It’s been quite a perplexing past few days for a guy like me who watches, reads and listens to what’s happening in the Church. Pope Francis has been prominently in the Catholic news and the secular press because of his trip to Sri Lanka and the Philippines. I have tried to find the good, but it has been mixed with some disconcerting developments.
He went to Sri Lanka and it was reported that he was too tired to meet with the country’s bishops. He was well received by this majority-Buddhist country with a small Christian minority, and I appreciated the welcome he got. But, how could he not meet with the bishops? From coverage of past papal visits, I have heard and read of the positive effect such a visit has on the local bishops, priests and religious. They get really juiced by the experience, and it strengthens their commitment to their vocations. It could only have a bigger effect on those who are tens of thousands of miles away from Rome, who cannot travel easily or inexpensively to Rome, particularly the priests and religious, and particularly even more so where the Faithful are a small minority. The pope’s stature gives them stature.
Instead, Pope Francis attends a multi-denominational meeting where he exhorts the gathered crowd to live in peace. That’s good and he should do this. But, what about the Catholics? Isn’t he the head of the Catholic Church? Shouldn’t his primary mission be to see and meet with them, to celebrate Mass with them, and learn a bit more about the Church there and to bolster them? That bothered me and no doubt others.
Then, I read he did get to meet with Bishops, and I assume priests and religious also were able to do so although that wasn’t clear in what I read. Finally, and I give a sigh of relief. I was getting worked up over nothing, it turns out. Except . . .
So how does he get to meet them? He goes to meet them but is a couple of hours late. By the time he gets there, they had left. Picture that: the bishops sitting around scratching their heads, wondering what’s up, chatting with each other, guessing if he’s coming or not, maybe playing a few rounds of checkers. Couldn’t someone with the pope have called them to let them know he was delayed? Apparently not. After two hours, they left.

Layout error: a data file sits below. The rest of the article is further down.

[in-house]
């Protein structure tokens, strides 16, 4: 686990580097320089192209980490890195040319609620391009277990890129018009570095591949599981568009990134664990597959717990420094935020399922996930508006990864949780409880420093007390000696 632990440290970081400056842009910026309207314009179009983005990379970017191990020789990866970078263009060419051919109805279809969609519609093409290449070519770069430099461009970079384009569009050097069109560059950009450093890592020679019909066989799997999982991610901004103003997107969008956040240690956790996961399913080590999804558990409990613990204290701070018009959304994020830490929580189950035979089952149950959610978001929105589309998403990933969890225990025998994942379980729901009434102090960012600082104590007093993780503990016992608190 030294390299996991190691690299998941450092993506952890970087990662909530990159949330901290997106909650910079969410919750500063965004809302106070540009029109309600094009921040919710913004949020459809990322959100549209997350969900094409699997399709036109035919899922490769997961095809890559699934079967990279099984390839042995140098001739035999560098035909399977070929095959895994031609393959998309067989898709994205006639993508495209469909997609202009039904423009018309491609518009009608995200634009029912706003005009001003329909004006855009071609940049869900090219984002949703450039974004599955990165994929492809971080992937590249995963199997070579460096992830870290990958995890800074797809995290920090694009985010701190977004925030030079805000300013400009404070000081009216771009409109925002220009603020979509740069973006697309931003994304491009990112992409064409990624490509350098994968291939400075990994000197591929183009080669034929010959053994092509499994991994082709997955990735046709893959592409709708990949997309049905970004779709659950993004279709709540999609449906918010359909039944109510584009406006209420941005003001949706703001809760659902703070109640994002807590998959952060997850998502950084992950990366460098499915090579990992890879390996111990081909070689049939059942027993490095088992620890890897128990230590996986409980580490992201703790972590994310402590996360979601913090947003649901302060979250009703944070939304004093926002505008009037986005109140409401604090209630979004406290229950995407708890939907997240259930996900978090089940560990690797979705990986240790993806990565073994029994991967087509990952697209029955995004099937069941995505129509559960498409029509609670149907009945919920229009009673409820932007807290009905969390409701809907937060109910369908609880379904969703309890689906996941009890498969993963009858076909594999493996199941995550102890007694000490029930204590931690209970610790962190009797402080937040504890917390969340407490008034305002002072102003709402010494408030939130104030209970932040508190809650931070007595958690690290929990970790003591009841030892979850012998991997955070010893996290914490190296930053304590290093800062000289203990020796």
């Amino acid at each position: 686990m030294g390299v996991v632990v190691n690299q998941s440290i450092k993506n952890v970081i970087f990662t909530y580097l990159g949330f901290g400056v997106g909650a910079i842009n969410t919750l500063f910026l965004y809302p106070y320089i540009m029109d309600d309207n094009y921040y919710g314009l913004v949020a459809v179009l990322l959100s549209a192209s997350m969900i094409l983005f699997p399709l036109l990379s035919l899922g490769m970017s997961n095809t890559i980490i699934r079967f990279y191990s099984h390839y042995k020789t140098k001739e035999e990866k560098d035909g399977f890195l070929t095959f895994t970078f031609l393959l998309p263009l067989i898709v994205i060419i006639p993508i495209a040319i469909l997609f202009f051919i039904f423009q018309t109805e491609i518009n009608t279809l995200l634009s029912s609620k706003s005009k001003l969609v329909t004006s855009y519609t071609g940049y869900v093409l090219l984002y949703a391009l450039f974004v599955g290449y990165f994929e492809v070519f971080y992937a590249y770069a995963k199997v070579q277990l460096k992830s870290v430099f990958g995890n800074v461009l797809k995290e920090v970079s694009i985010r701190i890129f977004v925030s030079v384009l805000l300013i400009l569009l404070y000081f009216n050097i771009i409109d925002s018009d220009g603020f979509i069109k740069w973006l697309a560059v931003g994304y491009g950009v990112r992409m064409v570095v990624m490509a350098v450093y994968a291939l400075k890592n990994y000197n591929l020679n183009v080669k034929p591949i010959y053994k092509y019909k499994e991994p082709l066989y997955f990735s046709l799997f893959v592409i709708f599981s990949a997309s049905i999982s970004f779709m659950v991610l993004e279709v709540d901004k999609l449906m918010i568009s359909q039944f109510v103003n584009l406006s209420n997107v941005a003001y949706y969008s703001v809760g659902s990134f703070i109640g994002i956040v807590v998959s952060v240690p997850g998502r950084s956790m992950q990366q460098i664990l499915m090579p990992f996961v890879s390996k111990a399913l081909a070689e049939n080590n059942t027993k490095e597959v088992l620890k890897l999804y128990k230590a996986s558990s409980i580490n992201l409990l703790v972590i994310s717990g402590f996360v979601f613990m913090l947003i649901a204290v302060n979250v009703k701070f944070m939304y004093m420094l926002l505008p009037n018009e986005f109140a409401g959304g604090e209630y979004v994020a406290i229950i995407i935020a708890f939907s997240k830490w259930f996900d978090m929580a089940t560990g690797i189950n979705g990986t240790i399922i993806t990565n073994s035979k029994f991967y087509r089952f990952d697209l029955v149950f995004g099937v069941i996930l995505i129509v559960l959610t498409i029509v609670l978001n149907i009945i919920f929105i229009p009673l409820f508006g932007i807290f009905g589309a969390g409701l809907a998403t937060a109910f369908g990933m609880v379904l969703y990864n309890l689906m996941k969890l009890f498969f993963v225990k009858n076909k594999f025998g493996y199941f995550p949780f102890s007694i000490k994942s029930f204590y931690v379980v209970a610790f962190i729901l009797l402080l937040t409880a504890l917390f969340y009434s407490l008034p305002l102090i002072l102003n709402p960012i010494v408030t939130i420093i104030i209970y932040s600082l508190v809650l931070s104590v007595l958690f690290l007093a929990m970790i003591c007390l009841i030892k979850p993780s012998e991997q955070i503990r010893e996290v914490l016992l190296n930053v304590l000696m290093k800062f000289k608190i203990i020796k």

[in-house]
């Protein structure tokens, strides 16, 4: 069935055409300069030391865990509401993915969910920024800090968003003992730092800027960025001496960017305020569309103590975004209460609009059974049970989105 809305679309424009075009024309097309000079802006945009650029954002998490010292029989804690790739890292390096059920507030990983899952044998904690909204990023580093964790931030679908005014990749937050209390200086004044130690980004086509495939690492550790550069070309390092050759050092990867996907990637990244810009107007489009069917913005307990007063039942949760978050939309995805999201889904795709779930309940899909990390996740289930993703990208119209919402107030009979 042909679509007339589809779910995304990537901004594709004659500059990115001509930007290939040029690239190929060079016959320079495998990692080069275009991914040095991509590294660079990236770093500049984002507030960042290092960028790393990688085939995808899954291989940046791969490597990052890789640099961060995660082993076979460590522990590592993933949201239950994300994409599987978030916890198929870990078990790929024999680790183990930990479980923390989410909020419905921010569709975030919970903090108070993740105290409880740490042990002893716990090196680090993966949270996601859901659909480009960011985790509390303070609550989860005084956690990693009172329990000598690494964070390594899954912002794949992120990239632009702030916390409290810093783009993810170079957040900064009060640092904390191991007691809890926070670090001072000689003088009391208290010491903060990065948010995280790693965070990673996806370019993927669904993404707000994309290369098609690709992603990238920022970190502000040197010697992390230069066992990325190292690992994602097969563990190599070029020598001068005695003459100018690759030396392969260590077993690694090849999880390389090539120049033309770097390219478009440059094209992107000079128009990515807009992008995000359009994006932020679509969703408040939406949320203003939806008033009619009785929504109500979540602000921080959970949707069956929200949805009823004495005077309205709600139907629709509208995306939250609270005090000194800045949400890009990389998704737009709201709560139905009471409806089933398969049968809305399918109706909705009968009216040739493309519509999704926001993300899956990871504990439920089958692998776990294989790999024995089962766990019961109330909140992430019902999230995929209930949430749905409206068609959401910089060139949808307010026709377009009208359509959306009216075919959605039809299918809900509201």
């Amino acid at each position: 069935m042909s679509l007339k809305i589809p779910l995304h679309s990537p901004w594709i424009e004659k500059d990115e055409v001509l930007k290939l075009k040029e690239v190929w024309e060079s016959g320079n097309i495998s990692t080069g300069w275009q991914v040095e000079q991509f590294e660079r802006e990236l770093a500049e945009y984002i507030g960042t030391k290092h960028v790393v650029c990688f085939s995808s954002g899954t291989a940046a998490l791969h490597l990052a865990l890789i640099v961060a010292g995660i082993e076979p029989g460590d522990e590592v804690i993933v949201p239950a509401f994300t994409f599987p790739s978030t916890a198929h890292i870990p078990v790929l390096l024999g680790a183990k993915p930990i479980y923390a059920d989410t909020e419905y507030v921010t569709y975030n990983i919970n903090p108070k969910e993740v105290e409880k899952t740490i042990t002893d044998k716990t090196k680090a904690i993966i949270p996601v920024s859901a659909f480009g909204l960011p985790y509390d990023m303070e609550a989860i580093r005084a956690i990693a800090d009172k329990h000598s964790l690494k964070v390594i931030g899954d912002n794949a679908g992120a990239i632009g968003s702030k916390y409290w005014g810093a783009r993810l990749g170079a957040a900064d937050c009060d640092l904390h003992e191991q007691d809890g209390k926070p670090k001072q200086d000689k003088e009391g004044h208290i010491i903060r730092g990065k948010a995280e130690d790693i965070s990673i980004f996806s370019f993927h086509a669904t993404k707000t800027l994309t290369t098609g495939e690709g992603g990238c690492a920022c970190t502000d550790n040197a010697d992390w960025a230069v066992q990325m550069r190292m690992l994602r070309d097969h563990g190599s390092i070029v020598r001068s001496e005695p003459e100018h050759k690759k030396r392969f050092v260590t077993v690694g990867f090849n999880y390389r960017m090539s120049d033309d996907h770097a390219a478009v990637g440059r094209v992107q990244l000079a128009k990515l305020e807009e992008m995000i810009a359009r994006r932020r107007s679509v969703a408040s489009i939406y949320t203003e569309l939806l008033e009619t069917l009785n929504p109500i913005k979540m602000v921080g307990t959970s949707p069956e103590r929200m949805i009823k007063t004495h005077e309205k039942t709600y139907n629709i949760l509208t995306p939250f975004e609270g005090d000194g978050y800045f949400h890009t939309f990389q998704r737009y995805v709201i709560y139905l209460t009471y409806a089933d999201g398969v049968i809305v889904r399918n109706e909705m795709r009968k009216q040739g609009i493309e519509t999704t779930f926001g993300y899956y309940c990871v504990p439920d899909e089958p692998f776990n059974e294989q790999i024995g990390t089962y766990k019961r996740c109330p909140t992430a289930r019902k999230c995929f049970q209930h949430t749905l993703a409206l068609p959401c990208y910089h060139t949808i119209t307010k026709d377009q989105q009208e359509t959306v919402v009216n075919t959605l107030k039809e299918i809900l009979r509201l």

When he gets there finally and finds that they left, he decides to pop into the Buddhist shrine nearby and partakes of a heathen ceremony. All impromptu, I take it, yet the Buddhists were waiting for him ready to go, and the cameras were there rolling to take the photos, and the reporters were there to transcribe it all. I think somebody must have called ahead.
Then, apparently the out-of-the-loop bishops heard the Buddhist bells from the ceremony or something and come back to meet finally the pope. I haven’t seen any photos of that.
Is this surreal?
Finally, last Wednesday, he gathers with the Faithful for Mass in Colombo and declares Joseph Vaz a saint. The country gets its first saint, which should be a great cause for celebration and it was. But, this is Pope Francis and the shine comes off when you get the details: he did away with the requirement of a second miracle, as he did when he made Pope John XXIII a saint last year. Those silly rules getting in the way of things can’t be followed anymore. As a Catholic, I believe that those the Church has declared a saint have been so declared because of the strict vetting process involved, and that helps my belief. I know some early Church saints didn’t go through that process, but this vetting process more (remember the Devil’s Advocate) or less (remember they did away with the Devil’s Advocate) has been the case for the last few hundred years. Otherwise, we get saints based upon a popularity contest, or a Cardinal popularity contest or the whims of a single man pursuing his own agenda . . . like we have in the past year.
So, the bishops got their meeting, the Faithful had their Mass, and I guess the priests and religious of Sri Lanka, at least a few, were able to meet the Pope, and the country got its first Saint.
So why am I uneasy about the way this played out? Is this the way the papacy is supposed to operate? What is supposed to be and ought to be very important is shown not to be, and what ought to be secondary is made the most important. Am I missing something here? Does anyone care anymore?